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Community Advocacy Organization

The Mother

Updated: Nov 17, 2022


"What do you do?”


The question hung there in the air long enough that the woman I was in conversation with turned red, paused and said “sorry”. I did not need an apology at all, and I felt a twinge of awkwardness within myself that she had reached that point of visible embarrassment after what seemed to have started out as a nice conversation.


You see, this question is extremely normal. Social setting: one person will talk about their career path, professional life and their responsibilities within it, then naturally, out of pleasantry and respect, they reflect back a what do you do onto the other person in context to their professional endeavors.

For someone like myself who has lived so far outside of those norms, the question just sat on me crooked. It made me feel whimsically untethered- a bit like a child in an adult's conversation. I was not offended. I was not stumped. I was neutralized, in between the world that goes on inside of my everyday life and the social normative that influences most people’s day-to-day interactions.


Being a stay-at-home mom, life looks different for me.


At that point in the conversation, perhaps it was God’s hands or coincidence but we had an organic break up as my children jungle gym-ed all over me, trying to tackle me down and get me outside to trick or treat. We were at a party with more strangers than people we knew. Everyone was kind. She was well-intended. I will likely never see that sweet woman with whom I had a fizzled, dying conversation with but if I did….


That night, I mediated over it and thought around the idea with myself. I wondered the corners of my own mind. What do I do.


Perhaps I would say….

I breathe.

I sleep.

I eat.

I play.

I snuggle my children.

I kiss boo-boos and wipe bottoms.

I love them through their melt downs.

Occasionally, I nap.

And, yell (in pillows mostly).

I have work to do on me, too.


I snack.

I clean up 20 messes in the same spots within the day.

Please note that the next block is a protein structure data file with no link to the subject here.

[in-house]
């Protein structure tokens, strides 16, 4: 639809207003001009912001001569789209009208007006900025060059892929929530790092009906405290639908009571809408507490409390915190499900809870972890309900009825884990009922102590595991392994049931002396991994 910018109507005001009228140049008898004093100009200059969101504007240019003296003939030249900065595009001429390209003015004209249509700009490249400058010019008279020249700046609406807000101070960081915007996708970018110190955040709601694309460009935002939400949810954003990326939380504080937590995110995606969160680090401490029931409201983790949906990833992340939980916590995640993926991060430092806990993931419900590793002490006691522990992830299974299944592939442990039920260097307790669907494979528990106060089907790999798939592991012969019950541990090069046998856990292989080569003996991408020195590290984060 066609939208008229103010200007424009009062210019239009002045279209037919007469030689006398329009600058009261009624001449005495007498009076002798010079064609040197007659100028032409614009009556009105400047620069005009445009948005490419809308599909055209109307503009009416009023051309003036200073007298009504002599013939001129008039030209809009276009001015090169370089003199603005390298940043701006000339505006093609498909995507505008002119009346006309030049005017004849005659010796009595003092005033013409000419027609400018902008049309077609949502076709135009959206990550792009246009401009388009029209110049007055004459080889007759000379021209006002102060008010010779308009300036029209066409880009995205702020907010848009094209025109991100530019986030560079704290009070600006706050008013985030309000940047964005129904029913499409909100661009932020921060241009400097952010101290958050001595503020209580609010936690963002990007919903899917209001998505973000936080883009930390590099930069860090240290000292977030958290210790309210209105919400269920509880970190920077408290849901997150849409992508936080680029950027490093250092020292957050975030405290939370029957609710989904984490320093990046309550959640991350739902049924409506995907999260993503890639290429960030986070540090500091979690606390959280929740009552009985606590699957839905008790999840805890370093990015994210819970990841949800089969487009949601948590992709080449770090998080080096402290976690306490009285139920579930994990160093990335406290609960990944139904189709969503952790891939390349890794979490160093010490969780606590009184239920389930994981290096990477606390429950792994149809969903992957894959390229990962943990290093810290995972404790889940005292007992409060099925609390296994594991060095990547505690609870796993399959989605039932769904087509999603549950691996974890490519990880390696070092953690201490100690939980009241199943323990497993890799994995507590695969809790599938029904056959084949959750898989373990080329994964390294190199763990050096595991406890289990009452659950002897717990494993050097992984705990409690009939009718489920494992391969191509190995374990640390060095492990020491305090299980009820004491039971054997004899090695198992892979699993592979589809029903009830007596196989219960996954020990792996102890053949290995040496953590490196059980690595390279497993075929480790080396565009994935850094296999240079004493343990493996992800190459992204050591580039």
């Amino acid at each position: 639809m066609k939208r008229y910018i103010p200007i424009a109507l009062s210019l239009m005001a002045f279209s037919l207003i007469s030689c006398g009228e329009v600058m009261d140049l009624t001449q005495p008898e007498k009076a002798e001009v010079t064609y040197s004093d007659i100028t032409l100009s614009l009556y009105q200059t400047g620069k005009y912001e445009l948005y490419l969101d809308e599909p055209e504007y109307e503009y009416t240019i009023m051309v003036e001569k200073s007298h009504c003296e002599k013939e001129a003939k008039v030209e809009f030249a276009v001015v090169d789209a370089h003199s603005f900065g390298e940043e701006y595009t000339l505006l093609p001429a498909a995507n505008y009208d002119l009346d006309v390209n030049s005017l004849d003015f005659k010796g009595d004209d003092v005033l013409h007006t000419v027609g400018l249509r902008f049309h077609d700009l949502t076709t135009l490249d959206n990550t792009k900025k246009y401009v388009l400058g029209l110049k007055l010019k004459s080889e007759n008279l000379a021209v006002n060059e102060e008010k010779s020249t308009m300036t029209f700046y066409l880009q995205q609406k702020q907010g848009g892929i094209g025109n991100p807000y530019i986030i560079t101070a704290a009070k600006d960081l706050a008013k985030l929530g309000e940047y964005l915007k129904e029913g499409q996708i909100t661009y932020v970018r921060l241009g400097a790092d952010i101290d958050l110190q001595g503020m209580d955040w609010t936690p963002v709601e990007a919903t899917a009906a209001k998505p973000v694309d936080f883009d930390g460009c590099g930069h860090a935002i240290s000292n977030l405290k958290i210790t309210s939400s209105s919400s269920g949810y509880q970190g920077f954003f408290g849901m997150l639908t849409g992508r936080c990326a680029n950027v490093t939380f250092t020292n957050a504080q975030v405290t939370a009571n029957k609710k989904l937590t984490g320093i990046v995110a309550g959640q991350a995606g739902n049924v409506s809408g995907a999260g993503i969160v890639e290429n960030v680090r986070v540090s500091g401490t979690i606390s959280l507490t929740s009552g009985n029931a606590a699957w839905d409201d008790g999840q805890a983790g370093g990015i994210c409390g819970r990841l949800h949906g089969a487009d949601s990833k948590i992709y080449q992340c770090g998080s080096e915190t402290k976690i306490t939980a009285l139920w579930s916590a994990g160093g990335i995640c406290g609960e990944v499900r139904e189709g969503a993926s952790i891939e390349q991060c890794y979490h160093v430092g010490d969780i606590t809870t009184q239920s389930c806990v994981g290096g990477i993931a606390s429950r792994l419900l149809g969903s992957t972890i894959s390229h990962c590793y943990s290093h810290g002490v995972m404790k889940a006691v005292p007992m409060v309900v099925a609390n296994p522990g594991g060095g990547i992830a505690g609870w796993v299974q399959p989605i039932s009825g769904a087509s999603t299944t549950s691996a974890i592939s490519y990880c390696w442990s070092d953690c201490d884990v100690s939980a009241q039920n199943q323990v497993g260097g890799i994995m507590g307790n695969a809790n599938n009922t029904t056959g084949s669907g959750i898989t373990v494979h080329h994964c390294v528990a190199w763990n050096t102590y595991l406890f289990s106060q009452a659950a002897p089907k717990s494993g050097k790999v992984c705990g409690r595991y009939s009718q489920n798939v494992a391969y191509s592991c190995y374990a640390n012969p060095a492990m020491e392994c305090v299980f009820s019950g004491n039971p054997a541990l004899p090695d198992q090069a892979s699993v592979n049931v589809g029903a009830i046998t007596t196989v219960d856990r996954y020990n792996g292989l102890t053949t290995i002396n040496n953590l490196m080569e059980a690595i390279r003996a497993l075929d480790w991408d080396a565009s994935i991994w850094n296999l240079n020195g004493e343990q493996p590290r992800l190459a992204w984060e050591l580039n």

I paint.

I glue.

I count.

I sing.

I dance.

I cry.

I question.

I smile, again.

And then, I laugh.



I notice.

I observe.

I write about it.

I experience.

I see things I never would have if I did not have two little sets of eyes following and leading me around from place to place.

I cook homemade meals for my family nearly every night.

I am no better than anyone else, but it is what I enjoy doing.


I take my time.

I go for walks.

I talk.

I imagine.

I dream.

I read.

I pray.

I breathe.


Ah, yes, if I was invited back into that conversation- I would give her an honest answer.

I would bypass the hesitation. I would side step the confusion that comes from comparison. I would ignore the question in my head halting me from coming to the truest answer: does she mean what do I for money or does she really want to know what I do all day?


You see, there is usually a fit of fumbling that goes on between our heads and our hearts at times as mothers, especially those who stay with their children. I recall a time when posed this same question, I quickly jerked to respond. Looking back now, it was almost a silent defense, as if to say “I am not just a mom”. When we are posed the question what do you do, if not professional, at times we may think is it even worth mentioning?


But now, after a season of being almost entirely just a mom by the world's definition, I can say there is nothing else I would have rather been.